Juni Asuncion has seen the evolution of this industry unfold, from quarter-mile street runs on weekends to big company drift events. He knows the fundamentals of a motor, the tools of the trade, and has anecdotal fixes for virtually every part of a car. He's that cool uncle, the thoughtful mentor, the man you want to be when you grow up. He is "old school" in every sense of the word. That is, until he rolls up on you inside his '74 Mazda RX-4. Then he'll show you the other part of being "old school"-the relentless urge to win every competition at whatever the cost-leaving you and your late-model whip with a very bruised ego.
But "old school" wasn't always the way to describe Juni. He sort of evolved along with the industry that he's loved since he first saw a car. In fact, he was like most of us. Back in the '90s he messed with Hondas and Nissans: one Civic here, a 240SX there. Listing his previously-owned vehicles would take an iPhone app to fully grasp.
If it wasn't for the fact that Mazda RX-3s and R100s ruled the street races back in the day, Juni would never have been intrigued by the rotary engine enough to open up a rotary-based shop in Baldwin Park, CA, or collect a slew of rotary engines that literally sit inside his garage, waiting for an engine bay. He would just be the "old school" guy who once tinkered with cars. But since these Mazdas were actually the rage in the early '90s, Juni has developed a passion that turned into a business and into the art of restoring/remaking cars.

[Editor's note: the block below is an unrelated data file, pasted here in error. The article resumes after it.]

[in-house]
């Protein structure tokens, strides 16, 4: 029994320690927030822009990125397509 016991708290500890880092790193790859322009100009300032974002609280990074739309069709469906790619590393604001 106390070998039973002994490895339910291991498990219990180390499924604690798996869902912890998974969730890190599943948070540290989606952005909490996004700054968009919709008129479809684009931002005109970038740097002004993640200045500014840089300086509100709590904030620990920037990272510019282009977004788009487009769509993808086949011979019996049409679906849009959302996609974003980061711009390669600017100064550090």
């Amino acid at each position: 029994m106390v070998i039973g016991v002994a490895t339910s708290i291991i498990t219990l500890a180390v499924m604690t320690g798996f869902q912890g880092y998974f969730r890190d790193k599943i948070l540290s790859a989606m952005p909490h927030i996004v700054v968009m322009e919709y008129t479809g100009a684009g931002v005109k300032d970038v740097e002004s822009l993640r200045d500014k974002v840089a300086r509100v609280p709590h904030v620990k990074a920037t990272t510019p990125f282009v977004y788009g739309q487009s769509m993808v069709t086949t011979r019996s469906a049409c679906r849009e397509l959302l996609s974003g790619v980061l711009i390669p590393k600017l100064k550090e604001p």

"I saw a lot of Mazdas back then, while I was still into Hondas and Nissans," Juni explained, "When I saw them smoke other people in races, and continually saw the car's profile and how they reminded me of traditional muscle cars, I became hooked. Rotaries became my thing, and I never looked back."
The only difference in what we see in these pages and what inspired Juni so many years ago is that he opted to stray away from the RX-3 and R100 models. "I wasn't the only one inspired by these rotary-powered cars," he said, "There are a lot of guys who fix them up now and try to relive being back in the day. I wanted to do the same while being original about it. I went with the RX-4 because it's hard to find one that's worth restoring. It's not the first choice for most in building an early-model Mazda. In fact, it's the heaviest when compared to the RX-3 and R100. But I made it work and as much as I wanted to be 'old school', I wanted to be original."